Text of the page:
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Bicycling and recovering from knee surgery(5 posts)

Bicycling and recovering from knee surgerykilimanjaro
Aug 7, 2001 8:47 PM
I just had my right minuscus repaired about seven weeks ago. I am pretty sure the injury was caused by court sports rather than cycling since I was not cycling much when it first became serious.

The orthopedic surgeon said no running, jumping, squating, kneeling on the repaire knee and limit lateral movements for the first twelve weeks. Walking to be reduced in the first six. However, he said I could swim once the entry wound completely sealed (about two weeks), and I could cycle almost after the first week or so. I should mention that my surgeon is a highly recommended sport medecine specialist who has worked with local professional football players.

I am a bit confused because this conflicts with what I always hear and read about cycling being hard on knees. I would love to hear people's comments. Naturaly I keep forgeting to ask my doctor to explain the discrepancy during my office visits.

Prior to the surgery I have been a masher on my mid 80's Puegeot with Shimano biopace rings. Since the surgery the few time I have ridden I have tried to spin a bit more and have not noticed any pain attributed to riding after the surgery.

As an aside due to advices on this board and others I decided to replace the rings many months ago, which turned into ugrading the entire group which includes asking a shop to strech the rear to accomodate wider 9speed hubs, which ultimately turned into a custom 853 cyclocross with Daytona tripple due in about six weeks. Boy things sure turn from $50 to $1400 real quick
re: Bicycling and recovering from knee surgeryAkirasho
Aug 8, 2001 3:46 AM
... also done the miniscus thing... twice (wear and tear from previous sports and ... old age).

'Bout the only comment I could make on cycling being hard on knees is when it's done improperly... an ill fitting bike (cuz most folks size bikes the same way they learned how to ride, and taught their younguns how to ride... with both feet squarely on the ground while seated on the saddle...) and/or as you noted... mashing the big ring (course, clipless pedals with float help emmensely). This is assuming no pre-existing conditions.

Now, I'm no spinner, but I'm much better at it since my second surgery. Initially, spinning (or what passed for spinning post-op) was the only way I'd get down the road (took water level routes with virtually NO hills). My average speeds post op were in the 10-13 mph range on a good day (once took me an hour to go 2.5 miles) with ranges from 10 to 20 miles.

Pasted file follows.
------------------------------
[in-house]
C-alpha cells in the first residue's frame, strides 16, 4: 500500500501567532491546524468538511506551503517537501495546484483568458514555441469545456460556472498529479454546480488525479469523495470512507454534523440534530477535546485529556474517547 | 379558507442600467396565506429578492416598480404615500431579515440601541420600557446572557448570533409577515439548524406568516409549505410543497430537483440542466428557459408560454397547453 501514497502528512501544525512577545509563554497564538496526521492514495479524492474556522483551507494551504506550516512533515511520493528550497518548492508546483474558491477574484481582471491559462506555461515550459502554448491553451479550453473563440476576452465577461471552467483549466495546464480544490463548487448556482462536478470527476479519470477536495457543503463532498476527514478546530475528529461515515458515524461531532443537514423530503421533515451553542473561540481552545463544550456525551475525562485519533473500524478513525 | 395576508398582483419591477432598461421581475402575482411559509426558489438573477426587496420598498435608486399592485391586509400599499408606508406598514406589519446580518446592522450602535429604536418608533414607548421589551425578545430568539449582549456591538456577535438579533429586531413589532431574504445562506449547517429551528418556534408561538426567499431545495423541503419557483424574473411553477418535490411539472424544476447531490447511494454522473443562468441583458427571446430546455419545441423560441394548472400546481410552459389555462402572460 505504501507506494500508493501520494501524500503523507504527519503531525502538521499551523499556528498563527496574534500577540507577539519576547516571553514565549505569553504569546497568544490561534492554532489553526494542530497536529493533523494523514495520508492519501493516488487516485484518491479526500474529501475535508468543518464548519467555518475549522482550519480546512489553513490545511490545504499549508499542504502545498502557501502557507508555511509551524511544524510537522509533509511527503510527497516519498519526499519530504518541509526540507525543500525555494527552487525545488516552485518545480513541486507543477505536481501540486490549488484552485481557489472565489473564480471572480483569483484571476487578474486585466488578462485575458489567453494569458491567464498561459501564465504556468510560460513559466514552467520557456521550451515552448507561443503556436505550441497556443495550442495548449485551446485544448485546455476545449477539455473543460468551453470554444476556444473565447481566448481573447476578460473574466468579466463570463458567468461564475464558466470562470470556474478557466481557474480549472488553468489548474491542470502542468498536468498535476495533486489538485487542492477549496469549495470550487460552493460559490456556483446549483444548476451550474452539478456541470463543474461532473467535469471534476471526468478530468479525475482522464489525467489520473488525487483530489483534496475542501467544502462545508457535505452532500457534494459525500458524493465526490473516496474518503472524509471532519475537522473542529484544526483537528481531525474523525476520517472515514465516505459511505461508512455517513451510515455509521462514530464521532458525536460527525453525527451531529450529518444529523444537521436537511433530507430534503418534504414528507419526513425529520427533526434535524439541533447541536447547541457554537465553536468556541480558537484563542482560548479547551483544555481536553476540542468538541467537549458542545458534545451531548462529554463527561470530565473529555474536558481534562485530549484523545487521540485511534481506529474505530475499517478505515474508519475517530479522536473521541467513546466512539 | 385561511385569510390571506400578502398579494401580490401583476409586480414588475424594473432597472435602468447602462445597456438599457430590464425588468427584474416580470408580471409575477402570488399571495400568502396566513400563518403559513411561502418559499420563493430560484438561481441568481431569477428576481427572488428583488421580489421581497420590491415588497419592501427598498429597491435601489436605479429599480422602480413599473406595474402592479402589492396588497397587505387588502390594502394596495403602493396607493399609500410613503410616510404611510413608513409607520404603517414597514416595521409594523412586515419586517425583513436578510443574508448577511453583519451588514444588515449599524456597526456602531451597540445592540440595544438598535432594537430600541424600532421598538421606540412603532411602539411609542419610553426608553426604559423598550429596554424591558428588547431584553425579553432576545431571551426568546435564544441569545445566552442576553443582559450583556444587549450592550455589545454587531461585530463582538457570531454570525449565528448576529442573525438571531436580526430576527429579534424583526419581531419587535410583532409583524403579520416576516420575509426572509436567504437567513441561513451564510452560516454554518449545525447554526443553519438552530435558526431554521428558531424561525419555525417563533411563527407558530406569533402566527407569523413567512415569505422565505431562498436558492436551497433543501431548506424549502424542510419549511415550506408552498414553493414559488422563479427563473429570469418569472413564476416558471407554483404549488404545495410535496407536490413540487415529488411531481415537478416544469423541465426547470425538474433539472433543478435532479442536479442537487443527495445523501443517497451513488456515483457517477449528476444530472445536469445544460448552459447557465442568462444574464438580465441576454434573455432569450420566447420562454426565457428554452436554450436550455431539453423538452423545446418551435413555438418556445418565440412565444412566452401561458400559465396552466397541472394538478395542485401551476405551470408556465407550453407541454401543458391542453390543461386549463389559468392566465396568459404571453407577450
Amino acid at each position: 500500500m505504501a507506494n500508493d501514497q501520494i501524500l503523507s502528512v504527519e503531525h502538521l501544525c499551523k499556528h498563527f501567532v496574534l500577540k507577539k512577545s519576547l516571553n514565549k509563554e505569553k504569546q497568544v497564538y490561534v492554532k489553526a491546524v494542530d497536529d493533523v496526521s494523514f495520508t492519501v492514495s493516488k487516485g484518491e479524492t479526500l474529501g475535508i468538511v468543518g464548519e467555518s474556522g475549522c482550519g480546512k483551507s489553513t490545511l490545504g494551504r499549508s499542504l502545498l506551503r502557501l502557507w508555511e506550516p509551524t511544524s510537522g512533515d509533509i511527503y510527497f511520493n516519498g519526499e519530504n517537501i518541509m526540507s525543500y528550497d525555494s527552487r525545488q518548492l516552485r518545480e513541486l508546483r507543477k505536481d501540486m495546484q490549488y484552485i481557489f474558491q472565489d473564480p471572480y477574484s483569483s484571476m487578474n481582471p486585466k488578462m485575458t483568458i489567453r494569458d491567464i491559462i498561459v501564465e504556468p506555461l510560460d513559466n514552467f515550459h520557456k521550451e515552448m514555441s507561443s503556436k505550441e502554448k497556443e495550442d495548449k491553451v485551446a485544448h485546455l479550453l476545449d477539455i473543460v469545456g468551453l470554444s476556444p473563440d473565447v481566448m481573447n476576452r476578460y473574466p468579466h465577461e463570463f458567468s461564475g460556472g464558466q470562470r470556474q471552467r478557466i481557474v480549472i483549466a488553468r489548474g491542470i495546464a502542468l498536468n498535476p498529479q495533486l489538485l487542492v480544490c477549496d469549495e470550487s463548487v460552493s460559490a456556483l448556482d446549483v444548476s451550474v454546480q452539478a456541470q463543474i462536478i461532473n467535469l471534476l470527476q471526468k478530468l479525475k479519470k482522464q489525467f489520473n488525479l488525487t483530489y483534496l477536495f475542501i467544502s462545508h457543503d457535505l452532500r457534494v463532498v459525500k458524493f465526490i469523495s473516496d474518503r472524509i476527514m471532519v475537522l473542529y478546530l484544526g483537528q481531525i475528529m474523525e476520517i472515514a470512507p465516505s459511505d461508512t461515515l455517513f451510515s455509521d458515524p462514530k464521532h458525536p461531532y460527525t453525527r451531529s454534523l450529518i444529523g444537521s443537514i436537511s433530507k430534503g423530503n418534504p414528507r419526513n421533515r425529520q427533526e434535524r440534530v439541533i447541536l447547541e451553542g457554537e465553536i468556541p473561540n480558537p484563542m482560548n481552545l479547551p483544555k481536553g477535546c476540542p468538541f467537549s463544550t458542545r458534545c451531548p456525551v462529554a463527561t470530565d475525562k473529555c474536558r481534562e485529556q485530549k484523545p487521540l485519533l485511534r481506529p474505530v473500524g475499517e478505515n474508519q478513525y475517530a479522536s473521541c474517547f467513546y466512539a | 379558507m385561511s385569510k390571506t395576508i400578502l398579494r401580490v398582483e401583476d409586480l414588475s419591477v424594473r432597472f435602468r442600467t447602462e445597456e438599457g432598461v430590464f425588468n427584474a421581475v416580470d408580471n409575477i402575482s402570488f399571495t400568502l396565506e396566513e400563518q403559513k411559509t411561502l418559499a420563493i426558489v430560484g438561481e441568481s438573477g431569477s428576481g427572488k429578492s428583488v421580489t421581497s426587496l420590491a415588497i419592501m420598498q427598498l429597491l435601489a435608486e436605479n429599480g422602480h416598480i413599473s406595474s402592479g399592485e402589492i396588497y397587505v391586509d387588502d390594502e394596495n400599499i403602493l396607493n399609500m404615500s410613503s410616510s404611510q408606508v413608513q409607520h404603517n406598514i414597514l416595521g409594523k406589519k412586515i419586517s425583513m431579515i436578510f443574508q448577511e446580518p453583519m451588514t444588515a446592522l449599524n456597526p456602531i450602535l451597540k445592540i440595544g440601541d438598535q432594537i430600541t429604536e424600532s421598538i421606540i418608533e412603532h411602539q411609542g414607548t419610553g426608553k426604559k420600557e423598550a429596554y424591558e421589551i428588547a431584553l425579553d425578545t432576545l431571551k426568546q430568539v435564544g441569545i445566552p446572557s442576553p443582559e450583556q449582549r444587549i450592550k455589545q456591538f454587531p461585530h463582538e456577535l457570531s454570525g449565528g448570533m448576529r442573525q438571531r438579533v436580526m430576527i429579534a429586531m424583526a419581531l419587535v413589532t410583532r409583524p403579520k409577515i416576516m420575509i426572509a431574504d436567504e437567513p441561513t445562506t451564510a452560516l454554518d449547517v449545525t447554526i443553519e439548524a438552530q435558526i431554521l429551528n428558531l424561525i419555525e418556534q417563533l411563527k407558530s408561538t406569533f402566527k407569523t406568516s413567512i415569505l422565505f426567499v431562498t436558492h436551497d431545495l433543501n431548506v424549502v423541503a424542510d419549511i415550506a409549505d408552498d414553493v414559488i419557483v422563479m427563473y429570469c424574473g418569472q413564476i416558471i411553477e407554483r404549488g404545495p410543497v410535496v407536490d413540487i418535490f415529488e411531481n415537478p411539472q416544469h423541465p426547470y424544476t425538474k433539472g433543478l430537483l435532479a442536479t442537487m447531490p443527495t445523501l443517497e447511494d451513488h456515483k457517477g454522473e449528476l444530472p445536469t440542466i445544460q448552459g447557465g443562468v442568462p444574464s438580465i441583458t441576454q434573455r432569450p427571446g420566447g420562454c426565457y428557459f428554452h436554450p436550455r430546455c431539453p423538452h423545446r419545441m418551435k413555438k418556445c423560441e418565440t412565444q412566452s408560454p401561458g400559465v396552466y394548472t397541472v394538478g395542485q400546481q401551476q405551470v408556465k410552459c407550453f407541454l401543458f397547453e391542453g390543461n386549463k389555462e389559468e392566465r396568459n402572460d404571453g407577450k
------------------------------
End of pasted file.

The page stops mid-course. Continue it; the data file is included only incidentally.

Part of my post-op rehab included a stationary bike (the therapists were quite patient as I took several minutes to "dial" the fit in each session) which I then translated over to a recumbent (I have two along with SEVERAL uprights). My last surgery was February 4 2000 and by mid April I was able to participate in my first TT of the season (still on the 'bent but managed just a hair over 20 mph for the 10 mile course... a great psychological success!) While I rarely use it, I still have a semi mashing 56/11 for when the terrain allows.

BTW, my Orthopod is the team doctor for a couple of local universities and pro hockey... but the clincher on the deal was that he is also a cyclist! He understood exactly what type of outcome I expected.

Now, if I could just hold off getting the total knee on the other leg till someone perfects cartilage regeneration...

Good luck and...

Be the bike.
Don't know if this will help, but here's my storyseth1
Aug 8, 2001 5:56 AM
In 1994 I partially tore my right acl. Never had it reconstructed, just went to therapy and wore a custom knee brace when doing lateral movement activities. Skip to 1998 in martial arts class where I twisted my knee even further, tearing miniscus and completing the job on the acl. Immediately my right leg started to atrophy and I told my doctor that I wanted to get the minescectomy first, then rebuild the right leg and then go for the acl reconstruction. I used the bicycle in conjunction with PT to strengthen the right leg to a level close to pre-injury. I found that the time on the bicycle was the best thing that I could have done to rebuild the leg. It took a long time however.
I would think if you are fitted correctly on your bicycle knee injury is close to zero. The only problem I can think of is that cycling doesn't involve the ham-string wich is crucial to proper knee balance.
Tell that to my hamstrings!1EyedJack
Aug 8, 2001 7:20 PM
I thought that the hamstrings were involved in cycling in a pretty big way.
My wife had ACL and meniscus surgery...MikeC
Aug 8, 2001 10:24 AM
...three years ago, and has no problems cycling, including hills and longish rides like the MS150. By the way, she's 43.